Stock Analysis

Here's Why Kritika Wires (NSE:KRITIKA) Can Manage Its Debt Responsibly

NSEI:KRITIKA
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David Iben put it well when he said, 'Volatility is not a risk we care about. What we care about is avoiding the permanent loss of capital.' When we think about how risky a company is, we always like to look at its use of debt, since debt overload can lead to ruin. Importantly, Kritika Wires Limited (NSE:KRITIKA) does carry debt. But the more important question is: how much risk is that debt creating?

Why Does Debt Bring Risk?

Generally speaking, debt only becomes a real problem when a company can't easily pay it off, either by raising capital or with its own cash flow. Ultimately, if the company can't fulfill its legal obligations to repay debt, shareholders could walk away with nothing. While that is not too common, we often do see indebted companies permanently diluting shareholders because lenders force them to raise capital at a distressed price. Having said that, the most common situation is where a company manages its debt reasonably well - and to its own advantage. The first thing to do when considering how much debt a business uses is to look at its cash and debt together.

See our latest analysis for Kritika Wires

How Much Debt Does Kritika Wires Carry?

The chart below, which you can click on for greater detail, shows that Kritika Wires had ₹220.1m in debt in March 2023; about the same as the year before. On the flip side, it has ₹28.3m in cash leading to net debt of about ₹191.8m.

debt-equity-history-analysis
NSEI:KRITIKA Debt to Equity History September 28th 2023

How Healthy Is Kritika Wires' Balance Sheet?

The latest balance sheet data shows that Kritika Wires had liabilities of ₹413.5m due within a year, and liabilities of ₹29.1m falling due after that. Offsetting these obligations, it had cash of ₹28.3m as well as receivables valued at ₹370.9m due within 12 months. So it has liabilities totalling ₹43.4m more than its cash and near-term receivables, combined.

Given Kritika Wires has a market capitalization of ₹1.83b, it's hard to believe these liabilities pose much threat. But there are sufficient liabilities that we would certainly recommend shareholders continue to monitor the balance sheet, going forward.

We measure a company's debt load relative to its earnings power by looking at its net debt divided by its earnings before interest, tax, depreciation, and amortization (EBITDA) and by calculating how easily its earnings before interest and tax (EBIT) cover its interest expense (interest cover). This way, we consider both the absolute quantum of the debt, as well as the interest rates paid on it.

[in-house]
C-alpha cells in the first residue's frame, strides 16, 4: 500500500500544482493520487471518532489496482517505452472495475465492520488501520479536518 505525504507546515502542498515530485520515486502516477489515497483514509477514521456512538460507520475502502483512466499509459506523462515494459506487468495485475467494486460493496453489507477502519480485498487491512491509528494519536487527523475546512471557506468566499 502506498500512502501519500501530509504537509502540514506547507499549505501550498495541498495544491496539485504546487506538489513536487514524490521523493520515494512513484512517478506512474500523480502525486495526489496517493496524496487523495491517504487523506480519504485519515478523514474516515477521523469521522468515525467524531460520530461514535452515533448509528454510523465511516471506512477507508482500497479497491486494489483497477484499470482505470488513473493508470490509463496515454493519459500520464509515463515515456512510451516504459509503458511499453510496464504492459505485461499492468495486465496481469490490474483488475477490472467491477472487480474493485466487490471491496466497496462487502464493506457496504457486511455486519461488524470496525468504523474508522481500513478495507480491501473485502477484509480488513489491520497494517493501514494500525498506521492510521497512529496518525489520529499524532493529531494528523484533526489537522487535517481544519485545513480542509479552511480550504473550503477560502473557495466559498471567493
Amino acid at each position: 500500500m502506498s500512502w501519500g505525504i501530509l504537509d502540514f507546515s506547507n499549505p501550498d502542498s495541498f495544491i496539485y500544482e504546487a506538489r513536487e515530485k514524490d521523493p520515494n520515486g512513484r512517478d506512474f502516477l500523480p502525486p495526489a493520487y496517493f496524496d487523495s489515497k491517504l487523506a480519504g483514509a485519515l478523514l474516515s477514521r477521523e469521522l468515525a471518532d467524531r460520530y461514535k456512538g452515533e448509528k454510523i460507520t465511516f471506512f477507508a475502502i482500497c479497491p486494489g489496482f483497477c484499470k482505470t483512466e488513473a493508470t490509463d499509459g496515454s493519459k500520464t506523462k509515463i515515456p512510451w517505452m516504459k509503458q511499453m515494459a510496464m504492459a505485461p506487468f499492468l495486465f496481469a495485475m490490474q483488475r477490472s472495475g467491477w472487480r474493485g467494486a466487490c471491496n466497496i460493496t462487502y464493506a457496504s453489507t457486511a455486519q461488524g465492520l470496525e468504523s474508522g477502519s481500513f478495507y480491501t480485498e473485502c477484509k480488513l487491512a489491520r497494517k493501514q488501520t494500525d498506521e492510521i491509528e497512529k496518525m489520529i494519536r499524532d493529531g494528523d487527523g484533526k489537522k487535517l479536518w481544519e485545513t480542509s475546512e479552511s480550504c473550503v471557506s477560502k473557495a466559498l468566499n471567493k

With a debt to EBITDA ratio of 2.0, Kritika Wires uses debt artfully but responsibly. And the fact that its trailing twelve months of EBIT was 8.6 times its interest expenses harmonizes with that theme. We saw Kritika Wires grow its EBIT by 7.5% in the last twelve months. Whilst that hardly knocks our socks off it is a positive when it comes to debt. The balance sheet is clearly the area to focus on when you are analysing debt. But you can't view debt in total isolation; since Kritika Wires will need earnings to service that debt. So if you're keen to discover more about its earnings, it might be worth checking out this graph of its long term earnings trend.

Finally, a company can only pay off debt with cold hard cash, not accounting profits. So it's worth checking how much of that EBIT is backed by free cash flow. Over the last three years, Kritika Wires saw substantial negative free cash flow, in total. While that may be a result of expenditure for growth, it does make the debt far more risky.

Our View

Kritika Wires's conversion of EBIT to free cash flow was a real negative on this analysis, although the other factors we considered were considerably better. There's no doubt that it has an adequate capacity to cover its interest expense with its EBIT. When we consider all the factors mentioned above, we do feel a bit cautious about Kritika Wires's use of debt. While debt does have its upside in higher potential returns, we think shareholders should definitely consider how debt levels might make the stock more risky. There's no doubt that we learn most about debt from the balance sheet. However, not all investment risk resides within the balance sheet - far from it. To that end, you should be aware of the 1 warning sign we've spotted with Kritika Wires .

At the end of the day, it's often better to focus on companies that are free from net debt. You can access our special list of such companies (all with a track record of profit growth). It's free.

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This article by Simply Wall St is general in nature. We provide commentary based on historical data and analyst forecasts only using an unbiased methodology and our articles are not intended to be financial advice. It does not constitute a recommendation to buy or sell any stock, and does not take account of your objectives, or your financial situation. We aim to bring you long-term focused analysis driven by fundamental data. Note that our analysis may not factor in the latest price-sensitive company announcements or qualitative material. Simply Wall St has no position in any stocks mentioned.